On my last day here on this mountain, nature is turning it all on for me. A little glimpse of the things that symbolise what I love most here.
Wallabies and their joeys were all around, the camellias and bulbs were still in flower, and the bush beyond was glistening with sunshine and dew.
The spring-fed primary perched swamp was full of water, even after the long dry spell, and the mighty ancient Angophora arched out over it as protectively as ever.
Last week there was a light dusting of snow on the higher mountains opposite… very light, but still…
Next week I will be in my new mountainside home, with different wildlife and mountain views — and a creek! — to share with you all. I look forward to sharing my discoveries of its nature.
As my last week here begins with sunshine — for a change — I have been snapping the wallaby mums and joeys as they feed their way over the ‘lawn’. I shall miss them.
This very leggy young one (above) was unsteady out of the pouch, but nibbling along beside mum in beween ducking its head back into the pouch for a drink. It could barely fit under her; she ignored it when she wanted to move on. It just had to catch up and re-connect.
But then I noticed that over near the Nashis another joey was still lying in the same position as an hour earlier. Its mum was just sitting nearby.
The joey was clearly dead… and cold. No evident injury. Mum stayed near there for hours, even after the joey was removed. Normally she’d have moved further in her grazing. She looked sad — or was she unwell too?
I wish I knew what they felt or thought…
After a few days of welcome (if inconvenient for moving house) heavy rain, the bare trees are glistening in the morning sunlight, and the bulbs beneath them are struggling to lift their heads.
I love winter birches: for their bark and the lichen it attracts, for their bobbles and fine branchlets and twigs and the raindrops they cherish.
Some of the fat snowflake clumps are flattened…
…the first shy daffodil heads are about to unfold, and the fallen autumn leaves escape the wind by huddling amongst new iris leaves.
The large man-made Lake St Clair can create fabulous effects at times. Sadly, many trees were drowned in its making, but their standing skeletons can be beautiful… and eerie.
If I pass it early enough on a winter morning the sun hasn’t lightened the night’s cloud creations enough for them to totally dissipate and head back up to where they belong.
As I look back towards Mt Royal across the sunlit lake-trapped sea of clouds, I cherish such short-lived effects.
Especially as I know there are only a limited number of times that I will make this trip before I move.
As I pack and move out 36 years’ worth of my magpie collection, the cabin is far emptier than ever since it was built. I am appreciating the texture of the more revealed expanse of mud walls, freshly emphasised with the repainting (with natural paints of course).
I am admiring each treasure before I pack it away, and loving the flowers that winter here gives me for brightening indoors.
Sometimes I’m almost too late to catch a fleeting beauty on offer…
…like the last low rays of the sunset through my front door leadlight…
…or the coloured glass window in front of my desk.
Fortunately some of the most sweetly scented bulb blooms are at their best in Winter. Erlicheer are my favourite, on the plant and in a vase. They have naturalised and multiplied here, need no care, and the critters don’t eat them. In other words, a wonder plant!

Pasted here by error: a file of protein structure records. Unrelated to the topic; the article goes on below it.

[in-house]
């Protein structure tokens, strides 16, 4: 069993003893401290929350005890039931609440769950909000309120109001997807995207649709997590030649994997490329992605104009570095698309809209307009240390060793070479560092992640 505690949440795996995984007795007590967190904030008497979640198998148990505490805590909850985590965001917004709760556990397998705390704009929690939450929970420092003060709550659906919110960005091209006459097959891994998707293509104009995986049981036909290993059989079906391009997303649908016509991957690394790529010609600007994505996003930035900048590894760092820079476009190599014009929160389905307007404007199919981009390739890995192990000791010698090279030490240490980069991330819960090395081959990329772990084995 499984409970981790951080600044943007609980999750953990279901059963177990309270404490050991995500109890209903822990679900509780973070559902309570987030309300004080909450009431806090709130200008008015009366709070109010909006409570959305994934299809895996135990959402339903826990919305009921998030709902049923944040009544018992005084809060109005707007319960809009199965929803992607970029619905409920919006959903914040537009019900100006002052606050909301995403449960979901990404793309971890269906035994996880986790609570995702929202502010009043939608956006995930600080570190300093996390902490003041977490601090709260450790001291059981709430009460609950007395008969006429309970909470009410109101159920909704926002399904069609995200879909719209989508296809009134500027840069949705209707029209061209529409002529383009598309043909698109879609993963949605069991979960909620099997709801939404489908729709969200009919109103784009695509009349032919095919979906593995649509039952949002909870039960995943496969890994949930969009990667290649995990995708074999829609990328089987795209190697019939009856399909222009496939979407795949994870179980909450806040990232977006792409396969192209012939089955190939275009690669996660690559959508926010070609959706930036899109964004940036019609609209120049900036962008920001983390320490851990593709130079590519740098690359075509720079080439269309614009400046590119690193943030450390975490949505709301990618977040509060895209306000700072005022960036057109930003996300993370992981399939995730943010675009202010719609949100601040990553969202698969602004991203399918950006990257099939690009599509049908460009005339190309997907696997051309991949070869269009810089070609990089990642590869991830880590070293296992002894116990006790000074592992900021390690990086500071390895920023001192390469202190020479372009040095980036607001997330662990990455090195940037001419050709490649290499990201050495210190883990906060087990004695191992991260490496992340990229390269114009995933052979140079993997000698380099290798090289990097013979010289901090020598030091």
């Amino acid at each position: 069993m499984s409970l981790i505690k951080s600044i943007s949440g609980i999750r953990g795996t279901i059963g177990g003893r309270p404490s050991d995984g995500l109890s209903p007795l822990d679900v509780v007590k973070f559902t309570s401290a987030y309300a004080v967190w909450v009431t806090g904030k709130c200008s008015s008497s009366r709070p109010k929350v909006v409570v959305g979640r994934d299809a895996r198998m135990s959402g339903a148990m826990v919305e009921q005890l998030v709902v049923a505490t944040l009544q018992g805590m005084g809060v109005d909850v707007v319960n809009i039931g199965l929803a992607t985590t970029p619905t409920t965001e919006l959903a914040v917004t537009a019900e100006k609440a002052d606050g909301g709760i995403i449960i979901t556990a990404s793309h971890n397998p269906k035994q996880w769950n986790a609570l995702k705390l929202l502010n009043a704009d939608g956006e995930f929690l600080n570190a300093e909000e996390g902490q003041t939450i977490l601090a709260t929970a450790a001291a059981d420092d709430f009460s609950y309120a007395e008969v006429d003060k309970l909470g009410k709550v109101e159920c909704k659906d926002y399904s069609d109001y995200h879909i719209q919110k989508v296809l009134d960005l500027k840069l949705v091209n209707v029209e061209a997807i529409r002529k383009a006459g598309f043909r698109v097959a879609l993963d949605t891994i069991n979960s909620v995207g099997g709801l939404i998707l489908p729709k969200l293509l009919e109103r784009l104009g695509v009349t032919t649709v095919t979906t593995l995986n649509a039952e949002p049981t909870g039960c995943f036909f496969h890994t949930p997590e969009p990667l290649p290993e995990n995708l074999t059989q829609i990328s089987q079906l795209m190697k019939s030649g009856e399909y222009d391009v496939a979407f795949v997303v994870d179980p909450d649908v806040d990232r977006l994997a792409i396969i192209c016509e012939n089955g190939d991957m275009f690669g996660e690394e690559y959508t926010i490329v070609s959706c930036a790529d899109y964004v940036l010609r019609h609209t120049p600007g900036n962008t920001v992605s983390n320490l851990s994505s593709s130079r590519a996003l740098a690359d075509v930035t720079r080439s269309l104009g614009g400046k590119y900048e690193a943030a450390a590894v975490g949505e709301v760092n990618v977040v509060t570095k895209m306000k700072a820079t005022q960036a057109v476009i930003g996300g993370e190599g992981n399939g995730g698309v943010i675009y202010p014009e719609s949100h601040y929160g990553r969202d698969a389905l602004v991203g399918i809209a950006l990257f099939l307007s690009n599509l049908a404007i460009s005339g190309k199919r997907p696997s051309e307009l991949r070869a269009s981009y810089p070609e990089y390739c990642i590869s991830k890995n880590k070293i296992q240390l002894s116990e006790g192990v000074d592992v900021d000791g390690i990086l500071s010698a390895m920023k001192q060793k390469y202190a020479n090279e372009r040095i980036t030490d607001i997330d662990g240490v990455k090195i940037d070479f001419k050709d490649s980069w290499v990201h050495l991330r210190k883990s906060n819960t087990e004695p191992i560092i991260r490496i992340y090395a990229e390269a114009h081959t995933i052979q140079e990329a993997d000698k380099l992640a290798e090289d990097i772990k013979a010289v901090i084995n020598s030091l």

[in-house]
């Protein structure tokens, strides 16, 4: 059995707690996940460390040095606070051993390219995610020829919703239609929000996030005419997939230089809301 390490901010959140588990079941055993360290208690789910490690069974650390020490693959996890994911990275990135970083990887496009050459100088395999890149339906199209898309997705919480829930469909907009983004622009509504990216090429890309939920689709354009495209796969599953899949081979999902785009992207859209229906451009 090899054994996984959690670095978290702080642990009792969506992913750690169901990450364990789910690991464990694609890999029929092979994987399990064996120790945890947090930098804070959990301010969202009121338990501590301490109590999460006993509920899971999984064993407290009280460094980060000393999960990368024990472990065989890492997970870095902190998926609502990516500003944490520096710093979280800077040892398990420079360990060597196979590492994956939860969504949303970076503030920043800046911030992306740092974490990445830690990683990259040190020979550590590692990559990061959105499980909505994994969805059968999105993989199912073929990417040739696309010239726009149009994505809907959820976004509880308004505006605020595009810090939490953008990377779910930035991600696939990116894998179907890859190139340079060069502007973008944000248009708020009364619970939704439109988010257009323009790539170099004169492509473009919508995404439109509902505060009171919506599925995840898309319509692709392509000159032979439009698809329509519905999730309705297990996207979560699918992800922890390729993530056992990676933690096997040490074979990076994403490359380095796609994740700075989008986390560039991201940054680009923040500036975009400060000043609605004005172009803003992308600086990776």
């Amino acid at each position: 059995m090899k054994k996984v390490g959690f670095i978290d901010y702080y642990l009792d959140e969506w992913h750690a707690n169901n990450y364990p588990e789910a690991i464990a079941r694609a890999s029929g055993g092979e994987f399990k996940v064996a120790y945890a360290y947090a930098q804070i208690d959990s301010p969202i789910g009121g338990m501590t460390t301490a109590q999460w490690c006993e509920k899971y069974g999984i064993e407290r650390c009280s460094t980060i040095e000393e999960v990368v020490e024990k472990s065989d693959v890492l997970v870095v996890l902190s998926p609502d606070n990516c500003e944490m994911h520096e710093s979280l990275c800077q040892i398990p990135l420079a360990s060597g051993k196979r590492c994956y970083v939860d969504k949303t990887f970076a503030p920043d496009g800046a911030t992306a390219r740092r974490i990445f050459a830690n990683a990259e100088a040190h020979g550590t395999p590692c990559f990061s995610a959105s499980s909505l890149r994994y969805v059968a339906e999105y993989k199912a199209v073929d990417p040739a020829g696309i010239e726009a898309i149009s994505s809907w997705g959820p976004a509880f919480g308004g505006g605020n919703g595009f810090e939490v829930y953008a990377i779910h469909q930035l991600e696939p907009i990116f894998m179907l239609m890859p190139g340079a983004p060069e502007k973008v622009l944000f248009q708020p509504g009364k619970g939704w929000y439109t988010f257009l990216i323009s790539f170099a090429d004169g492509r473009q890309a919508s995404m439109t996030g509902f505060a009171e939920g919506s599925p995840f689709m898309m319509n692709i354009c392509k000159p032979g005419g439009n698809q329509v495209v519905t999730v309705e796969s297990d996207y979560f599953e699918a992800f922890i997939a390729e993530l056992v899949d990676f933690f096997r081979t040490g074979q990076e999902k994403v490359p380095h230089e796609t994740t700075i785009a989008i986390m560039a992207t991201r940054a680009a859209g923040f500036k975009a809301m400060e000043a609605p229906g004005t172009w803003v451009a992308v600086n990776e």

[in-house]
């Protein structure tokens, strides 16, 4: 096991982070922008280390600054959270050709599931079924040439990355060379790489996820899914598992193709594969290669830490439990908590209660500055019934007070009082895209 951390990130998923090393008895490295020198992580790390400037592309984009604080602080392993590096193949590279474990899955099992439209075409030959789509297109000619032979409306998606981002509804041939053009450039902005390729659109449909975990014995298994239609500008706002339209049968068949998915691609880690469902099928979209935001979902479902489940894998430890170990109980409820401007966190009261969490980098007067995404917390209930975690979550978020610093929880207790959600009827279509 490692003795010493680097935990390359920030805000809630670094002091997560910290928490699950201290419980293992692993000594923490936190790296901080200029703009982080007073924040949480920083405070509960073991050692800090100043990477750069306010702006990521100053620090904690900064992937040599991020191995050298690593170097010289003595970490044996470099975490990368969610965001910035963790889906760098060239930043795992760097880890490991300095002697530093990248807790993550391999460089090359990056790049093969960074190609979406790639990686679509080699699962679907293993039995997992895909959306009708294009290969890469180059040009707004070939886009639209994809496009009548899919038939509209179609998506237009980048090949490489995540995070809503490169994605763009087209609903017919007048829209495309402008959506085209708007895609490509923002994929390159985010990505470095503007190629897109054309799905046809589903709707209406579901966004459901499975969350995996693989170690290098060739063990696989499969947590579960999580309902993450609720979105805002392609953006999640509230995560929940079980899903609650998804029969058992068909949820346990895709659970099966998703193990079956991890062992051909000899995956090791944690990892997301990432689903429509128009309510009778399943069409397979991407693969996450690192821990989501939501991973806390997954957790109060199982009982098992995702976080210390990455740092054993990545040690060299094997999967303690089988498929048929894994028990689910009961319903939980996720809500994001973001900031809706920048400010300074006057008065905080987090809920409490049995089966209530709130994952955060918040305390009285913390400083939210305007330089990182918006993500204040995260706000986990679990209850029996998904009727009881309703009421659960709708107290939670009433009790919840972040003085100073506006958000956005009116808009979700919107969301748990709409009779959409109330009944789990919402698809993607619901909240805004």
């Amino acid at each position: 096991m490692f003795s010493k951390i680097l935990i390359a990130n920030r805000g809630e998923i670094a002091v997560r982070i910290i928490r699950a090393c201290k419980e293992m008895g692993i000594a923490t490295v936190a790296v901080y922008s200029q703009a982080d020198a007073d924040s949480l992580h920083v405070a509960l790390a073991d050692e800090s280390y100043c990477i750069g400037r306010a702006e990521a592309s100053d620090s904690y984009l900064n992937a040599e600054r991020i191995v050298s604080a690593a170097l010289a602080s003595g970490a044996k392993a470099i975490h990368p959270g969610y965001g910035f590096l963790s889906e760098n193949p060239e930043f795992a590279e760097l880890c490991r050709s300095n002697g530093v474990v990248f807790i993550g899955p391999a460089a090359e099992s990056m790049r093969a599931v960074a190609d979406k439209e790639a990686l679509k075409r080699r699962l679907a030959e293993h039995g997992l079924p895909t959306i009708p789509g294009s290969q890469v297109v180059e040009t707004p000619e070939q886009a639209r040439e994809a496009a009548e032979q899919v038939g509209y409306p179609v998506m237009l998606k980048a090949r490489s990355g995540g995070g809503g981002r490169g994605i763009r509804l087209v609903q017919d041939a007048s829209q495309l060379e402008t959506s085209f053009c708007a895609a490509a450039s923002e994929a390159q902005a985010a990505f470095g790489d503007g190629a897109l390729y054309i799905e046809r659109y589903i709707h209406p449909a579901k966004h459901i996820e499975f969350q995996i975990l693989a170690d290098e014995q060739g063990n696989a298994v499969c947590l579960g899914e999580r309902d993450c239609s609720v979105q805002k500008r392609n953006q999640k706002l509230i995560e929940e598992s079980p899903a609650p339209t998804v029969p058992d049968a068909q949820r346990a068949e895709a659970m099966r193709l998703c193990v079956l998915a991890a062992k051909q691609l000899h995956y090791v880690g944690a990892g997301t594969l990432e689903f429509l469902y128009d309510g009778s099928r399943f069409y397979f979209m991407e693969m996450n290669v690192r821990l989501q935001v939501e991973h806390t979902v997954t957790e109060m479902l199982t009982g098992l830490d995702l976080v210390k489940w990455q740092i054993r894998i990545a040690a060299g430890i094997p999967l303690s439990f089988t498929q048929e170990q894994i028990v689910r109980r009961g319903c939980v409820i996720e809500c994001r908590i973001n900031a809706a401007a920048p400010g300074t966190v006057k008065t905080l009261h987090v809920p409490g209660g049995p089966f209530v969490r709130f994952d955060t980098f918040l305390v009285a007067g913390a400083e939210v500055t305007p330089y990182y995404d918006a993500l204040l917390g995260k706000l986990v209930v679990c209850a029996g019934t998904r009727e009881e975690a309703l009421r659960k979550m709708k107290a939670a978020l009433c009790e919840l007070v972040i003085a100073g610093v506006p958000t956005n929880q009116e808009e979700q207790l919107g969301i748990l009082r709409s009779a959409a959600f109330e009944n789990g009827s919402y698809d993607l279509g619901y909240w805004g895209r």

Next to my bird bath I planted this Lilli-Pilli to provide some cover for the sipping or bathing birds. The bonus for them — and me — is its abundant crop of pinkish-mauve berries. They make a great ‘flower’ arrangement indoors too, keeping their colour for weeks.
But even the bare vines on my Winter verandah are beautiful in their shapes. The wisteria and the ornamental grape intertwine and twist around themselves and each other to provide a decorative lacework that’s better than any static iron verandah ‘lace’.
I suspect it won’t be long before I lose that linear treat, as the wisteria seems about to bud. Hang on, there’s still a whole month of Winter to go.
A yellow Robin has appeared, flicking itself from one bush or tree or tree guard to another, more like a wind-blown leaf than a bird in flight.
It stays still in any one place for such a short time that it’s hard to get a photo of it. When it lands on the ground you only see its grey back. Usually I see one on its own but I have now spotted two at the same time, although you wouldn’t say they were together.
It appears not to have the grey throat of the illustration in my book, so although on its past seasonal visits I’ve called it a Southern Yellow Robin, now I’m not sure. Could it be a Pale Yellow Robin?
Then one time I heard it make a sound it sat on a small bare tree and went ’ ding, ding, ding, ding,ding, ding…’, non-stop, unvarying, sounding like my Thai temple bell in a stiff breeze.
The magpies and the kookaburras are still about in abundance, although, like this kooka, they get in a huff at all the windy weather we’ve been having. I love the way to kookas go all punk and fluffily fat to keep warm.
Of course the most envied critters here on cold wintry days are the pouched babies…
As the grass grows more slowly, the wallabies and roos are being driven to eat plants they don’t regularly fancy.
This wallaby was being very intense about one of the rosemary bushes, which are all grotesquely pruned each winter to leggy topknots.
Several branches were held firmly together in his paws while he stripped them. Still holding these, he then stretched up to seize yet another with his mouth. ‘Greedy beast!’ I muttered through the window.
Hearing me, he dropped the branches and turned around with an expression of great innocence.
H-mm. I wonder if rosemary-fed wallaby would be a gourmet dish like rosemary-fed lamb?